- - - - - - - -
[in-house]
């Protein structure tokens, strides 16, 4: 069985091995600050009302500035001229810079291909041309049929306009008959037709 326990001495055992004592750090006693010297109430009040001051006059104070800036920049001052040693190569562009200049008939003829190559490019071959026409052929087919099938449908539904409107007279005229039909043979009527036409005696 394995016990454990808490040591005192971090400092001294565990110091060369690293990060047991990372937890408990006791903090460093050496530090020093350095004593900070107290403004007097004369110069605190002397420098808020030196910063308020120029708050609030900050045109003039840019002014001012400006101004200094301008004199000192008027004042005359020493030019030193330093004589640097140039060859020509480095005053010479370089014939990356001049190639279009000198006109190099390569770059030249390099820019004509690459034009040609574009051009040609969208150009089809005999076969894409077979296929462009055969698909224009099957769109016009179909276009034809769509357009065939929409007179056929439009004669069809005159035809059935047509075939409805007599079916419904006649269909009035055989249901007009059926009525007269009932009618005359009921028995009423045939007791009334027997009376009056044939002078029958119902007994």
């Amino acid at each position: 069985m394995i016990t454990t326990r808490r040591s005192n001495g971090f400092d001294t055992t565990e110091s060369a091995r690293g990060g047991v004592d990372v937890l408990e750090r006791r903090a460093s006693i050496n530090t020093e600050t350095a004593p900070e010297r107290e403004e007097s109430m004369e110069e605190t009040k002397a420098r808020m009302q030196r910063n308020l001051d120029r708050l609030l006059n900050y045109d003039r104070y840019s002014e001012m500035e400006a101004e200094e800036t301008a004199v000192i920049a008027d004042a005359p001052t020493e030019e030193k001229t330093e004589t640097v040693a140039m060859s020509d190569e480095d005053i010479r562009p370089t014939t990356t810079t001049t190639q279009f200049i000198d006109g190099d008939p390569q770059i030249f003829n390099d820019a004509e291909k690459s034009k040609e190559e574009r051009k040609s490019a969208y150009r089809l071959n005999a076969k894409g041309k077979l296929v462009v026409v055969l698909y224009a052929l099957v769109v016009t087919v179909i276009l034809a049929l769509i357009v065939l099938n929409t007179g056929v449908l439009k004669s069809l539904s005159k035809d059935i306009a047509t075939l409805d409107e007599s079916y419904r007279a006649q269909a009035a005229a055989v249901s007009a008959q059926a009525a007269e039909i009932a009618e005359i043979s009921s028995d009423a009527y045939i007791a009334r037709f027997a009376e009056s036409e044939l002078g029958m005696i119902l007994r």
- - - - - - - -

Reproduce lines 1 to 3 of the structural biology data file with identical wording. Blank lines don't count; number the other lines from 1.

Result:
[in-house]
């Protein structure tokens, strides 16, 4: 069985091995600050009302500035001229810079291909041309049929306009008959037709 326990001495055992004592750090006693010297109430009040001051006059104070800036920049001052040693190569562009200049008939003829190559490019071959026409052929087919099938449908539904409107007279005229039909043979009527036409005696 394995016990454990808490040591005192971090400092001294565990110091060369690293990060047991990372937890408990006791903090460093050496530090020093350095004593900070107290403004007097004369110069605190002397420098808020030196910063308020120029708050609030900050045109003039840019002014001012400006101004200094301008004199000192008027004042005359020493030019030193330093004589640097140039060859020509480095005053010479370089014939990356001049190639279009000198006109190099390569770059030249390099820019004509690459034009040609574009051009040609969208150009089809005999076969894409077979296929462009055969698909224009099957769109016009179909276009034809769509357009065939929409007179056929439009004669069809005159035809059935047509075939409805007599079916419904006649269909009035055989249901007009059926009525007269009932009618005359009921028995009423045939007791009334027997009376009056044939002078029958119902007994």
């Amino acid at each position: 069985m394995i016990t454990t326990r808490r040591s005192n001495g971090f400092d001294t055992t565990e110091s060369a091995r690293g990060g047991v004592d990372v937890l408990e750090r006791r903090a460093s006693i050496n530090t020093e600050t350095a004593p900070e010297r107290e403004e007097s109430m004369e110069e605190t009040k002397a420098r808020m009302q030196r910063n308020l001051d120029r708050l609030l006059n900050y045109d003039r104070y840019s002014e001012m500035e400006a101004e200094e800036t301008a004199v000192i920049a008027d004042a005359p001052t020493e030019e030193k001229t330093e004589t640097v040693a140039m060859s020509d190569e480095d005053i010479r562009p370089t014939t990356t810079t001049t190639q279009f200049i000198d006109g190099d008939p390569q770059i030249f003829n390099d820019a004509e291909k690459s034009k040609e190559e574009r051009k040609s490019a969208y150009r089809l071959n005999a076969k894409g041309k077979l296929v462009v026409v055969l698909y224009a052929l099957v769109v016009t087919v179909i276009l034809a049929l769509i357009v065939l099938n929409t007179g056929v449908l439009k004669s069809l539904s005159k035809d059935i306009a047509t075939l409805d409107e007599s079916y419904r007279a006649q269909a009035a005229a055989v249901s007009a008959q059926a009525a007269e039909i009932a009618e005359i043979s009921s028995d009423a009527y045939i007791a009334r037709f027997a009376e009056s036409e044939l002078g029958m005696i119902l007994r």